Churches feel vulnerable after Mugabe re-election
By Robert Marquand, Christian Science Monitor
Prime Minister Morgan Tsvangirai, the main challenger, says he will not join in a new governing coalition but is contesting the credibility of the July 31 vote in court.
Fears are on the rise in the capital of Harare, reports say, that under one-party rule, a host of Mugabe’s old partners, cronies, henchmen and friends will start to come out of the woodwork to take advantage of the hour.
Foreign-owned banks, mines and businesses have heard that to fulfill a campaign promise made by Mugabe, their assets may be seized and restructured into a majority national ownership arrangement.
Now it appears the considerable property of the Anglican church in Zimbabwe, though it is mostly a black membership, may also be under renewed scrutiny by the unscrupulous.
The chief Anglican bishop in Zimbabwe, Chad Gandiya, last week accused a renegade clergyman and friend of Mugabe of restarting a campaign using brutality, the courts and police to seize churches, orphanages and missions owned by mainstream Anglicans.
Gandiya told AP that Nolbert Kunonga, a defrocked bishop who stumped for Mugabe and last week called him a leader “sent from God,” is using the emotion around the landslide vote as an opportunity to seize property associated with the Church of England.
Several years ago, Kunonga, who is US-educated and has told the New York Times that he is a “superior person” to the other members of the Anglican clergy, began by legal and extralegal means to take over church properties, including the cathedral of Harare.
Gandiya told reporters that Kunonga last week sent thugs into his own home in Harare, where they stole cellphones and records of church holdings and personnel.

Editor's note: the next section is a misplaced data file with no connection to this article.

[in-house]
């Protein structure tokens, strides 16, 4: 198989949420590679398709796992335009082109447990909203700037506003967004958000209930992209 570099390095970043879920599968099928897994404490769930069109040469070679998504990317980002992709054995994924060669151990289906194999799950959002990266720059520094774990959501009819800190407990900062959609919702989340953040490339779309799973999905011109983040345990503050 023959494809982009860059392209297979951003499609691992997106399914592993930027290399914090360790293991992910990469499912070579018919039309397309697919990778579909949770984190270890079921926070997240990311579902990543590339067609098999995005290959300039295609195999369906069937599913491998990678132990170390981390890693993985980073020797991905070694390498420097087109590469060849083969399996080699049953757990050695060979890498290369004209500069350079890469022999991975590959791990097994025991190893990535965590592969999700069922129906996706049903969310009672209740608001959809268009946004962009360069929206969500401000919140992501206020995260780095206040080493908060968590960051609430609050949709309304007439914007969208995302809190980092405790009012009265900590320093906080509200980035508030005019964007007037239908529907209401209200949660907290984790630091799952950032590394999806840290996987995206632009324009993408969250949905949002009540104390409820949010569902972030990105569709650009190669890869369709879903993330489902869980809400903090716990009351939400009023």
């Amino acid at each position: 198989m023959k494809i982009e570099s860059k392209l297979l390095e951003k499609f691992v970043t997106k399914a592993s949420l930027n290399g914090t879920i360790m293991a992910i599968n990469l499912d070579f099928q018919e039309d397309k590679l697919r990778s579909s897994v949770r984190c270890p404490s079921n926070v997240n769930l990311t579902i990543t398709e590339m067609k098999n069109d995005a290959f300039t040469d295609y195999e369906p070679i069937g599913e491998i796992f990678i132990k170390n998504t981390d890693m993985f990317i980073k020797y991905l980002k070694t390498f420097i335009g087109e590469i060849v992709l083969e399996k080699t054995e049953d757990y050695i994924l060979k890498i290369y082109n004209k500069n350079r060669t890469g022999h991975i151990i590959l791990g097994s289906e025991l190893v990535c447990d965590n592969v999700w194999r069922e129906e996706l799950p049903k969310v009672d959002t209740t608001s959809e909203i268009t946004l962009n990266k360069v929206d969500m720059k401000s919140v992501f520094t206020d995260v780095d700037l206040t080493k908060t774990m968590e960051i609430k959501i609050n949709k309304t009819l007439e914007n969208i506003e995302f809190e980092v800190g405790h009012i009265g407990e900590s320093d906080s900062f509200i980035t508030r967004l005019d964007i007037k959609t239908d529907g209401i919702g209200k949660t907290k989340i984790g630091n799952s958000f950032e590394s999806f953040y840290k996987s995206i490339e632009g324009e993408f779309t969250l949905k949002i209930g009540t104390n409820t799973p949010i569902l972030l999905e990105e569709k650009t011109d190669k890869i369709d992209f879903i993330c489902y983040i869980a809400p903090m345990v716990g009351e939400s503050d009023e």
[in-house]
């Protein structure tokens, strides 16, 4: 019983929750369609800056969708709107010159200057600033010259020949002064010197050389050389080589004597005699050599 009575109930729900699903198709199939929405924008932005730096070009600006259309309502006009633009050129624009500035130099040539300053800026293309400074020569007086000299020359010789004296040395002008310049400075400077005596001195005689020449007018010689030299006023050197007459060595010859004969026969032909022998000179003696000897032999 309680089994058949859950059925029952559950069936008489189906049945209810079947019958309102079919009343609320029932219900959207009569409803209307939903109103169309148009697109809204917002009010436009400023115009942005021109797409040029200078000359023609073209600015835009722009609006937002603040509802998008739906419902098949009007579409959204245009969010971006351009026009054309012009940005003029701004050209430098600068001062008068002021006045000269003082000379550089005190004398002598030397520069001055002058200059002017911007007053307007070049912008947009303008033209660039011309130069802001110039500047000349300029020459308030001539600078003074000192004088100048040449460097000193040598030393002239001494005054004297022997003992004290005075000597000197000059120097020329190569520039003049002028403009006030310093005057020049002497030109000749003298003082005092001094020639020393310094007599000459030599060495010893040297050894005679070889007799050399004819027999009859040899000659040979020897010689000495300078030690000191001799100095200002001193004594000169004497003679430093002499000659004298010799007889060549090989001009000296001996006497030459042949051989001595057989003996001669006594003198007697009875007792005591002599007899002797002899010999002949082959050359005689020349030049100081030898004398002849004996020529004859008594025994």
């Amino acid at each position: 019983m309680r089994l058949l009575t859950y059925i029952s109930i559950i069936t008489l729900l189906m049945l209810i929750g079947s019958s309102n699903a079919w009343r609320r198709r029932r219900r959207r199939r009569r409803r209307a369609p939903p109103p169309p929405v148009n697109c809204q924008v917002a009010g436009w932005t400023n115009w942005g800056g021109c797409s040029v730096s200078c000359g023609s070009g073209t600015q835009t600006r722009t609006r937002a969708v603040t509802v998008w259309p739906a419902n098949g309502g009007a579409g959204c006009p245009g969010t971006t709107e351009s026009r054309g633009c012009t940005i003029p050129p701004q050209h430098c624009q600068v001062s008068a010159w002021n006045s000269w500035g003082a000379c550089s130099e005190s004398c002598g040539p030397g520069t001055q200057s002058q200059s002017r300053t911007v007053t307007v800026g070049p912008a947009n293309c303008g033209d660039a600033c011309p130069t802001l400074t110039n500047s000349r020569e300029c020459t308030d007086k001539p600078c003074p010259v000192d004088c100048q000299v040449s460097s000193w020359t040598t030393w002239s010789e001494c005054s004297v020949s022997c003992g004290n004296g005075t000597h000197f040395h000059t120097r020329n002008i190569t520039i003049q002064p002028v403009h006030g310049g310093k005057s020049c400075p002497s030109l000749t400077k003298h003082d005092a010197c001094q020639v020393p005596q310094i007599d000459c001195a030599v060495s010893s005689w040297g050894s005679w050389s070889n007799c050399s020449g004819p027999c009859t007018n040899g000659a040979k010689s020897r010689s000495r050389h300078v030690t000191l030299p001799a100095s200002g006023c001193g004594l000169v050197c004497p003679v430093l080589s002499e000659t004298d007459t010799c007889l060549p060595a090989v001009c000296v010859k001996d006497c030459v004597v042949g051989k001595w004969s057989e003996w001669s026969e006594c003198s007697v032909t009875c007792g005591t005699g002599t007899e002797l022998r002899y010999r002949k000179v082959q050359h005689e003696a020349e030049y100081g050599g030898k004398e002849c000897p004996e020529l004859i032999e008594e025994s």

Gandiya also said that in the area of Murewa, outside Harare, local police are supporting Kunonga’s effort to take over a mission, and to evict 100 children from the Shearly Cripps orphanage, first started by British and American missionaries.
From this report, issued by ACNS, it can be seen that the old spectre of attempts to destabilise the Anglican Church in Zimbabwe has been resurrected – with the newly installed government of Robert Mugabe, elected by stealth according to recent reports, reverting to its threats of instability. Mugabe’s cronies – including former Bishop Norbert Kunonga who is no longer a bishop in the Anglican Communion – are set to re-visit their program of persecution of the authorised Anglican Church in the region.
Kunonga’s recent engineering of a break-in at the home of the legitimate Bishop of Harare, Chad Gandiya, in order to steal cell-phones and sensitive Church papers, is a sign of that apostate bishop’s intention of renewing the persecution of the Church that had begun before he was de-frocked by his African Provincial brethren. Our prayers are needed for the future of our Church in Zimbabwe.
Father Ron Smith, Christchurch, New Zealand